Evaluate results of professional learning programs to determine the effectiveness on deepening teacher content knowledge, improving teacher pedagogical skills and/or increasing student learning

As I have discussed other places in my bPortfolio my school district has selected the SAMR model as a way to measure and record the role of technology in instruction with staff and its impact on student learning. Using SAMR we record what we see in classrooms during walkthroughs and while coaching teachers to track the level of technology integration across the district. This method gives us a way to track the usage of technology and gives an idea about how it is used by teachers with students. When my school district first started moving to a 1:1 model with a pilot in 2014, it is likely that, at the time, SAMR was the best tool to track this data. However recently the instructional technology coaches have been discussing if we should begin looking at a different tool that is easier for teachers to understand to use in order to better track this data. This is a healthy discussion that needs to happen as new tools are introduced. As coaches, we should be using the best tool for the job even if it means we have to make occasional changes. This is something I start to reflect on in my post Is SAMR Enough? Teacher Practice and Technology Integration. In that post I write about how SAMR can be difficult to understand and can put teachers on the defensive. Often teachers view our walkthrough as evaluative. They think we are reporting our findings back to the district office instead of using it to show what is happening at a macro level and to improve our coaching work. This could mean that we need to do a better job of explaining the SAMR model to teachers, or it might be time to think of adopting another tool, like TPACK, Trudacot (now called 4 Shifts Protocol), or Triple E. I think that the ideal for ISTE-C 4c is that if a model used by a school or district is not understood by teachers technology coaches and the department should seek another tool.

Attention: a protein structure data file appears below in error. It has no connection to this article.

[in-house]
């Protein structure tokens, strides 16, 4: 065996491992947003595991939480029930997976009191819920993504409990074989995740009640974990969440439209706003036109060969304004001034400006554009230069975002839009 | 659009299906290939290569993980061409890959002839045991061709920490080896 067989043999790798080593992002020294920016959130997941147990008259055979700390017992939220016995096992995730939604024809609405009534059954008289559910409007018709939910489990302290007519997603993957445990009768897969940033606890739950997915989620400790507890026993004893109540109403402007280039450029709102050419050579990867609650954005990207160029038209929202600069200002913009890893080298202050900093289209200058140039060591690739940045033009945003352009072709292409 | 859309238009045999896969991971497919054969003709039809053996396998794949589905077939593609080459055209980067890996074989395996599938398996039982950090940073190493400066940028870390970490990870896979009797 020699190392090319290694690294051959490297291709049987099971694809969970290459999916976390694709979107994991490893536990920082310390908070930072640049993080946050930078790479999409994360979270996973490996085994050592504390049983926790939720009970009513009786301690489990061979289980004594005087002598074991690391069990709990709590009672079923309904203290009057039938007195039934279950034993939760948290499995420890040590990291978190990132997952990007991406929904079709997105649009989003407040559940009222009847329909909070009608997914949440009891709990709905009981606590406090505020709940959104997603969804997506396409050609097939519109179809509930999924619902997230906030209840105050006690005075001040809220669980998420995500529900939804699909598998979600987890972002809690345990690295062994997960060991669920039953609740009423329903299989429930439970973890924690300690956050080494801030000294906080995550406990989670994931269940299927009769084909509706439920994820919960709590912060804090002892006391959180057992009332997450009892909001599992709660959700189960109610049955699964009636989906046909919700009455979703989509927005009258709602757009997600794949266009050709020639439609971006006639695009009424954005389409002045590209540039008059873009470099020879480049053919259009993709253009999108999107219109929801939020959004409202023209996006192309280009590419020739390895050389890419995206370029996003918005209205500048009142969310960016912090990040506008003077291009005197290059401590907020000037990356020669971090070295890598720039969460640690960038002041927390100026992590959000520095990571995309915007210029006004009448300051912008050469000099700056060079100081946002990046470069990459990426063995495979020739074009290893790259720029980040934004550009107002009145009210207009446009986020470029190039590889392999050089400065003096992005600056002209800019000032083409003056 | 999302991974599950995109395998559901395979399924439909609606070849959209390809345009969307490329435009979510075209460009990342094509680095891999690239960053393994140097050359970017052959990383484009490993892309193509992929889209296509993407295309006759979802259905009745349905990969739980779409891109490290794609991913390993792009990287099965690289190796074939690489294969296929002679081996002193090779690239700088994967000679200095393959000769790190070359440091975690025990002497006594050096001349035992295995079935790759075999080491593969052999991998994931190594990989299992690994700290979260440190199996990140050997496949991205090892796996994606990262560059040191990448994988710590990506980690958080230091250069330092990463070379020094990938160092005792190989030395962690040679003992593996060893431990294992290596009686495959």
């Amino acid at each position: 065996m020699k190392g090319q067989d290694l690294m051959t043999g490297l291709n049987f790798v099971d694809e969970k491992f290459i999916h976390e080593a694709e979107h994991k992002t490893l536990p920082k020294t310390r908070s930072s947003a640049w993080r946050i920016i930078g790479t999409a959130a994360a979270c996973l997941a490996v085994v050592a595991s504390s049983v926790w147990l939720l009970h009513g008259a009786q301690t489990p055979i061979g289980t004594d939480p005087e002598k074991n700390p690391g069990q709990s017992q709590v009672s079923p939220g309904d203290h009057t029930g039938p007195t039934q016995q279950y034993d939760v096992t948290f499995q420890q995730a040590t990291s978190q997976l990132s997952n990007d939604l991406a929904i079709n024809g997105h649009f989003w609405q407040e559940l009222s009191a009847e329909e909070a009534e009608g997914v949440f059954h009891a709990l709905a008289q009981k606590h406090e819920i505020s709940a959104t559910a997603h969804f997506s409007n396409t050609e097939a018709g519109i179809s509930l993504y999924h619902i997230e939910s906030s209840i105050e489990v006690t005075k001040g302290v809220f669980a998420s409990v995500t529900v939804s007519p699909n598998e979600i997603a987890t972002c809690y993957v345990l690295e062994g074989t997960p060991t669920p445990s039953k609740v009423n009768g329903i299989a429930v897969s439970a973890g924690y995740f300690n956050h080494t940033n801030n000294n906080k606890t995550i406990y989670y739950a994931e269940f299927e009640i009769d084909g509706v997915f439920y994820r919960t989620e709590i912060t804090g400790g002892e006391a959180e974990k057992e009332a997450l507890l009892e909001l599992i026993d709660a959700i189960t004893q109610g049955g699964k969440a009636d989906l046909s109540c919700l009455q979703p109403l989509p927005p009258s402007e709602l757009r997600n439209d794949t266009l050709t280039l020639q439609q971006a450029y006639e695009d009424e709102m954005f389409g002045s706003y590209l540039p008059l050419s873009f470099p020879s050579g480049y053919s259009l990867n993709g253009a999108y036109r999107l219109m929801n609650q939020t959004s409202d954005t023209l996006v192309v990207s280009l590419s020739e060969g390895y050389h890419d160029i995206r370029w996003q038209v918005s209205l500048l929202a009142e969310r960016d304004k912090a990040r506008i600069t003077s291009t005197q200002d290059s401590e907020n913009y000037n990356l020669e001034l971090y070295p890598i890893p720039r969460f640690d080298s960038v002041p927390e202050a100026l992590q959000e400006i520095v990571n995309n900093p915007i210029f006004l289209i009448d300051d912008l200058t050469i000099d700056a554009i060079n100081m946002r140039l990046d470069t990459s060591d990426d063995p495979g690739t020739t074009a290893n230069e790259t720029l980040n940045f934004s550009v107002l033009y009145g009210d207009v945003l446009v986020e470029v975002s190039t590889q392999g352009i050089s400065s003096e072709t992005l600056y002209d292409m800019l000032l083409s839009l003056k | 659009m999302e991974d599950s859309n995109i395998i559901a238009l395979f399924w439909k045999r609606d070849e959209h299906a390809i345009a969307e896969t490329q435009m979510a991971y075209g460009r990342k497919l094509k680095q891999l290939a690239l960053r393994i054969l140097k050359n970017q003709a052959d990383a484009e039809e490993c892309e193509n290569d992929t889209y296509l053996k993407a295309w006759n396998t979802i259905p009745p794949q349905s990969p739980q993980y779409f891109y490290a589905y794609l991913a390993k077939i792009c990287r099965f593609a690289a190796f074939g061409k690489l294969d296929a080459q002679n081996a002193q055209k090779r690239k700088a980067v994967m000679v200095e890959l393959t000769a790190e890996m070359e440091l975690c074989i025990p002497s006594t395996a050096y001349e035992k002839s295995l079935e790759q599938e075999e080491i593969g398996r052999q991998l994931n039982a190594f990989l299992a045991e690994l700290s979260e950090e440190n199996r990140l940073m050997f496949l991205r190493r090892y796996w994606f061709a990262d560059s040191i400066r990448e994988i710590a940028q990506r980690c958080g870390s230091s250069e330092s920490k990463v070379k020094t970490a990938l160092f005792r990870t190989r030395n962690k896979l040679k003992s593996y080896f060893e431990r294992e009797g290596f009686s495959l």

In my program evaluation about instructional technology coaching 1:1 PD, I did find that there was a positive correlation between data collected in our technology walkthrough and continued work with an instructional technology coach. If teachers continued to work with a coach often, the work they engaged in with students came out as being higher on the SAMR scale. I don’t think that SAMR is the reason that this happened, I think it is due to the support 1:1 coaching gives to teachers and how it impacts learning. At the end of my program evaluation I acknowledge that a larger study is needed. When I discussed program evaluation with other leaders in my school district it did seem like there were many possible programs that would benefit from this kind of focused investigation. I am sure that includes the other PD programs that are a part of the student learning department. In order to know whether or not professional development is working, more data needs to be collected. In addition to the evaluations through the professional development portal, surveys could be sent out as well as observations and follow up questions from administrators and coaches that ask teachers about how professional development has impacted their teaching.

For more information see my post Is SAMR Enough? Teacher Practice and Technology Integration

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